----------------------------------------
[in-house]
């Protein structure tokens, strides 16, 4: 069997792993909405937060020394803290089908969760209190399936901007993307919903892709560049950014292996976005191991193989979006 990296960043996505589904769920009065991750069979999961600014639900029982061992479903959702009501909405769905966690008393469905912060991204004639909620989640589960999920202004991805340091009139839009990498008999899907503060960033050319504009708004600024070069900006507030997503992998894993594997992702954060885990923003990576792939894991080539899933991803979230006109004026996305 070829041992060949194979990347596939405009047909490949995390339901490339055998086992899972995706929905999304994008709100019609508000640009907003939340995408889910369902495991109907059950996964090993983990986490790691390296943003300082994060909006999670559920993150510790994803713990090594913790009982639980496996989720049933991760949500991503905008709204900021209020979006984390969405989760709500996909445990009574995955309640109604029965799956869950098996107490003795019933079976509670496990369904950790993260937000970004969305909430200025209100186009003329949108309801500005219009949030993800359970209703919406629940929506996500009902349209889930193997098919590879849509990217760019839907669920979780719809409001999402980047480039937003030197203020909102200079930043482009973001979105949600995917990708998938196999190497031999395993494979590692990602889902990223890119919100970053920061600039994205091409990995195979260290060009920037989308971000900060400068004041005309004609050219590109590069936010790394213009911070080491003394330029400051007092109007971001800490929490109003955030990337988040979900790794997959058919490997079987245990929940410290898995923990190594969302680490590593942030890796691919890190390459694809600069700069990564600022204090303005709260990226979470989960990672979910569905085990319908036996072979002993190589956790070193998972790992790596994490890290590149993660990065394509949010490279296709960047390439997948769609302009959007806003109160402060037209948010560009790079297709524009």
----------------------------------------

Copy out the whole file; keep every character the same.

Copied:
[in-house]
């Protein structure tokens, strides 16, 4: 069997792993909405937060020394803290089908969760209190399936901007993307919903892709560049950014292996976005191991193989979006 990296960043996505589904769920009065991750069979999961600014639900029982061992479903959702009501909405769905966690008393469905912060991204004639909620989640589960999920202004991805340091009139839009990498008999899907503060960033050319504009708004600024070069900006507030997503992998894993594997992702954060885990923003990576792939894991080539899933991803979230006109004026996305 070829041992060949194979990347596939405009047909490949995390339901490339055998086992899972995706929905999304994008709100019609508000640009907003939340995408889910369902495991109907059950996964090993983990986490790691390296943003300082994060909006999670559920993150510790994803713990090594913790009982639980496996989720049933991760949500991503905008709204900021209020979006984390969405989760709500996909445990009574995955309640109604029965799956869950098996107490003795019933079976509670496990369904950790993260937000970004969305909430200025209100186009003329949108309801500005219009949030993800359970209703919406629940929506996500009902349209889930193997098919590879849509990217760019839907669920979780719809409001999402980047480039937003030197203020909102200079930043482009973001979105949600995917990708998938196999190497031999395993494979590692990602889902990223890119919100970053920061600039994205091409990995195979260290060009920037989308971000900060400068004041005309004609050219590109590069936010790394213009911070080491003394330029400051007092109007971001800490929490109003955030990337988040979900790794997959058919490997079987245990929940410290898995923990190594969302680490590593942030890796691919890190390459694809600069700069990564600022204090303005709260990226979470989960990672979910569905085990319908036996072979002993190589956790070193998972790992790596994490890290590149993660990065394509949010490279296709960047390439997948769609302009959007806003109160402060037209948010560009790079297709524009």